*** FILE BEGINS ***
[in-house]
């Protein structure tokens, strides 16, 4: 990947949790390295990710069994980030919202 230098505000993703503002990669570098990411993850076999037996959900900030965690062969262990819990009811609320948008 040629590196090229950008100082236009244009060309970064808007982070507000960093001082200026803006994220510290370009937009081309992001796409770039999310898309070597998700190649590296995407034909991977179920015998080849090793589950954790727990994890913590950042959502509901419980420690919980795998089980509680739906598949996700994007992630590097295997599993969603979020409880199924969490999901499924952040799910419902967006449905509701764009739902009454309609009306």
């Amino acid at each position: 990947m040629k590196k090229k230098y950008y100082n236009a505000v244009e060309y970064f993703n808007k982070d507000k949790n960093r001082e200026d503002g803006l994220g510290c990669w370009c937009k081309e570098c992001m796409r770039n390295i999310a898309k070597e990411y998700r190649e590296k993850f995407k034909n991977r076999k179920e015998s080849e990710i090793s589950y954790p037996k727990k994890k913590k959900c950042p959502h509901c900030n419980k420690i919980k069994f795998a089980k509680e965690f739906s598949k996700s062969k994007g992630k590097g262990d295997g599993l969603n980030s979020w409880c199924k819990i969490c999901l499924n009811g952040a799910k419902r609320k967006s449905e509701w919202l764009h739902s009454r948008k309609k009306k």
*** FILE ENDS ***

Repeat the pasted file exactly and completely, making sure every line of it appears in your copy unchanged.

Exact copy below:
[in-house]
């Protein structure tokens, strides 16, 4: 990947949790390295990710069994980030919202 230098505000993703503002990669570098990411993850076999037996959900900030965690062969262990819990009811609320948008 040629590196090229950008100082236009244009060309970064808007982070507000960093001082200026803006994220510290370009937009081309992001796409770039999310898309070597998700190649590296995407034909991977179920015998080849090793589950954790727990994890913590950042959502509901419980420690919980795998089980509680739906598949996700994007992630590097295997599993969603979020409880199924969490999901499924952040799910419902967006449905509701764009739902009454309609009306």
């Amino acid at each position: 990947m040629k590196k090229k230098y950008y100082n236009a505000v244009e060309y970064f993703n808007k982070d507000k949790n960093r001082e200026d503002g803006l994220g510290c990669w370009c937009k081309e570098c992001m796409r770039n390295i999310a898309k070597e990411y998700r190649e590296k993850f995407k034909n991977r076999k179920e015998s080849e990710i090793s589950y954790p037996k727990k994890k913590k959900c950042p959502h509901c900030n419980k420690i919980k069994f795998a089980k509680e965690f739906s598949k996700s062969k994007g992630k590097g262990d295997g599993l969603n980030s979020w409880c199924k819990i969490c999901l499924n009811g952040a799910k419902r609320k967006s449905e509701w919202l764009h739902s009454r948008k309609k009306k």